11. Ah! You’re right! I completely forgot about that. I have actually put Tumeric on swelling before. Put it on some potato skins (helps it absorb) and voila. Might wanna seran wrap around it though, it gets messy.

  12. You know Sean, a few years ago I found a recipe that said to add cinnamon to beef and I doubted its intelligence. But I tried it and I have to say that while subtle, it actually works great with beef and possibly many other meats. It’s a great spice!

  13. Turmeric. I’ve been using small amounts in Indian-style dishes (I make a pulled chicken: throw paprika, crushed red pepper, curry powder, ground cumin, and garlic in a slow cooker for 8 hours, shred and divide into containers for lunches for the week), because it allows for a really great coloring, but I can’t found anything that it truly compliments, taste-wise.

  14. Is there any conclusion on sambal oelek/other Asian pastes? I’ve been meaning to try them, but for example- I made taco beef last night with a spice pack- and was disappointed to see that there were some non-natural ingredients in there.

    At that point, I promised myself I would mix the spices myself so that I know what’s in there, but it seems like a lot of Thai dishes start with paste as a base. Is this non-paleo?

  15. Spices, spices with everything! I myself put curry, pepper (freshly ground), some salt and sambal oelek (indonesion chili-paste, also gives a acidic hint to it) on nearly everything (okay, actually everything), but this will be nice for some variation. I believe I have the complete Indian set and the Italian minus the tomatos already at home (greek minus lemon, too).

  16. I have a spice rub I use for everything grillable that has a nice Moroccan flavor to it.

    2 T paprika
    1 T salt
    1 T sugar
    2 tsp cumin
    1 tsp cinnamon

    I typically quadruple or sextuple that, dump it all in an old jar and use it through grilling season. Steaks, pork chops, chicken drumsticks, grilled vegetables, roasted potatoes, I have yet to find something it doesn’t work on.

  17. I agree with mechanicals comment below. The pre mixed seasonings like taco mix, meat rubs, etc have a ton o salt. The above basic mixes are great!
    Taco seasoning mix is quite easy if you have a set of spices. Cumin, paparka, oregano, chili powder, and maybe a little cilantro. Use tapioca flour for a thickener instead of corn starch for a paleo mix.

    Another thing to try is growing your own herbs. A small pot of basil, oregano, and parsley in the kitchen window looks nice,makes your kitchen smell nice, and you have fresh Italian herbs anytime!!
    All u need is dirt, sun, and water.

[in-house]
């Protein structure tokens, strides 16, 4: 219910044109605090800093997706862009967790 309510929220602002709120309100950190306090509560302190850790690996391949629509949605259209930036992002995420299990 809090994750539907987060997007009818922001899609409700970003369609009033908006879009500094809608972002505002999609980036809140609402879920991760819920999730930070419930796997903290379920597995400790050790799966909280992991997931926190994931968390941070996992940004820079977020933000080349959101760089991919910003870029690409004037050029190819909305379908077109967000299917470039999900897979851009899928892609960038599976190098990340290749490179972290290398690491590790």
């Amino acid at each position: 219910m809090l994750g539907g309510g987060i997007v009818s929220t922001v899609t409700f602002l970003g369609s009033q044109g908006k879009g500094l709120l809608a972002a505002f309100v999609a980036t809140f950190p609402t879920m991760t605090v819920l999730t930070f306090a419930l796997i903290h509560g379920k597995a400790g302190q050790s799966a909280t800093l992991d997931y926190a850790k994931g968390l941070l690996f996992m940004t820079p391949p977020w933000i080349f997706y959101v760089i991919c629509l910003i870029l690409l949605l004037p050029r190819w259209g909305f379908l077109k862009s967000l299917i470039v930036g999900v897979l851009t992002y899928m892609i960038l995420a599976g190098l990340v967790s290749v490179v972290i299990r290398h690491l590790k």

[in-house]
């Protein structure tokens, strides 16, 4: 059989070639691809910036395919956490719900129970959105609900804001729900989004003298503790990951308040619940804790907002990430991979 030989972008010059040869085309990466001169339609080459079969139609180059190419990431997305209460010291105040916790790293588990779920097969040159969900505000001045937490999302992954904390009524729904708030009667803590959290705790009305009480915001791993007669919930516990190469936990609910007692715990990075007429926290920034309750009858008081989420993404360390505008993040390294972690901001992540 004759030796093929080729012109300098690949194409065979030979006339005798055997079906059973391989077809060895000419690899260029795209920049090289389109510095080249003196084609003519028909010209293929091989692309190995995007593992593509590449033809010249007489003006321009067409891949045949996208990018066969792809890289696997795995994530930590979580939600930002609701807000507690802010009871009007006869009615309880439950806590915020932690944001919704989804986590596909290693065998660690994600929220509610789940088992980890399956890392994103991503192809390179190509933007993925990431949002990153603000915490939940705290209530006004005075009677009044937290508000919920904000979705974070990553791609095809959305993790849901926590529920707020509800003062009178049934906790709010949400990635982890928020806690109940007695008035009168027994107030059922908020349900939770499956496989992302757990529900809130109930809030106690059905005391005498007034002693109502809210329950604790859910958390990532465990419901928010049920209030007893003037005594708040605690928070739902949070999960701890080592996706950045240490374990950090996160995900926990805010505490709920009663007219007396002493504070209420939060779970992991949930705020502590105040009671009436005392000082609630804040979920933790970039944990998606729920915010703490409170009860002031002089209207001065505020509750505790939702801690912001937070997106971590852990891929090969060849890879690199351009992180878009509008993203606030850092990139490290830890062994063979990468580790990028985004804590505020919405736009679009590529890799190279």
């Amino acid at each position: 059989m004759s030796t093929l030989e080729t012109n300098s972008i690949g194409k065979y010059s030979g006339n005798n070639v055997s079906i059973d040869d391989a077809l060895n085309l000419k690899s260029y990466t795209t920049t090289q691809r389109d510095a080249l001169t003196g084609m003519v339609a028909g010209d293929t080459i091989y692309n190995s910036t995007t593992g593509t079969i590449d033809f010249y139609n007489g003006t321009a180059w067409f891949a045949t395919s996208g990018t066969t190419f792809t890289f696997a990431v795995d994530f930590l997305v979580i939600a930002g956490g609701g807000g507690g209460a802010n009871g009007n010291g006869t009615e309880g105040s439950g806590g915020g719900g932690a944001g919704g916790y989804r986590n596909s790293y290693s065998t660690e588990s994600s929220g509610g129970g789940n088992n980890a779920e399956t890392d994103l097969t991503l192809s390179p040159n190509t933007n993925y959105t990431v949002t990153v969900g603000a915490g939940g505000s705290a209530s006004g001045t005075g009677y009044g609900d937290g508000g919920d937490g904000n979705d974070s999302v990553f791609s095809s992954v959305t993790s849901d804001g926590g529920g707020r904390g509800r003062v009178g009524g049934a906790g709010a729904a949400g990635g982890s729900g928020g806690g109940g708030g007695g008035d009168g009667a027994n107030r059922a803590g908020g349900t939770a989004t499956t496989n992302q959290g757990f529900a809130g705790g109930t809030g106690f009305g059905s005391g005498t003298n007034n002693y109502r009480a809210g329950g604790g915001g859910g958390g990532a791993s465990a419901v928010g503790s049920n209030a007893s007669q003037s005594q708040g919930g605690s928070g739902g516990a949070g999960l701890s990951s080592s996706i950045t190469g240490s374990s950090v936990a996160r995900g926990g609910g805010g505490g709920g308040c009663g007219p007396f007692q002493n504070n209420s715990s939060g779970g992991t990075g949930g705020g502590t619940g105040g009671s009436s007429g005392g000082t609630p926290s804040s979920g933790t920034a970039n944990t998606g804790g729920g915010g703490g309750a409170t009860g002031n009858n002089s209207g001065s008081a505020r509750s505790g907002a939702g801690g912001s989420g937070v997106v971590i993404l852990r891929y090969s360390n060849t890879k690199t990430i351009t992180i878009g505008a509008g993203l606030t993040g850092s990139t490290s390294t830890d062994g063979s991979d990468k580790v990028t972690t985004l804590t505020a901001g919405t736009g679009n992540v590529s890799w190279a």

18. As a counter point to the acids, bases help too. If you make something acidic, like a tomato sauce from fresh tomatoes, and it tastes bland throw in some baking soda to bring the acidity down and bring out the flavors. I love the taste of red wine vinegar in my sauce, so I use some baking soda to balance the pH.

  19. Thanks for the post. This is very good article and very informative. I should try to remember those information’s. I really enjoyed with this article. Keep posting. Thank you again.

    Forzest online

  20. Awesome post!

    I would also add that you don’t have to source recipes from specifically health food websites and magazines, especially when it comes to cooking food with any cultural profile in mind.

    I’ve found that foodie industry sites and magazines (bon appetit is one that comes to mind) often have much better recipes because they don’t rely on pre-made ingredients, they’re experimental, they know which spices or herbs work well together and why, and they write about ingredient alternatives so you don’t substitute something and have it go wildly awry. The recipes are also healthier as a whole because they strive for a balance of flavours and not limiting to X amount of calories. It’s not difficult to find a recipe that is both interesting and fits your nutritional requirements!

  21. Can’t say I’m an expert on this either. I’m pretty sure Jeff and Feedfwd have covered all I know. Ha. Sorry!

  22. Definitely! Maybe take on a mini mission and organize your spice cabinet? Put the ones you know how to use or want to use more often closer to your reach and move the other ones you don’t know further up. (Assuming your cabinet is attached to the wall and high up like mine.) That way its less overwhelming when you open it up.

    You could make some stir fry sauce ahead of time and store it in your fridge for about a week if you’re not up to cooking everything all in one go. 🙂 Good luck!

  23. I do love me some cinnamon. It’s used in the curry stuffed sweet potato recipe, but for these beginner spice combos, I wanted to keep it as simple as possible.

    Curry powder generally has turmeric mixed in, so I think I’m covered there. All-in-one pre mixes make it easy!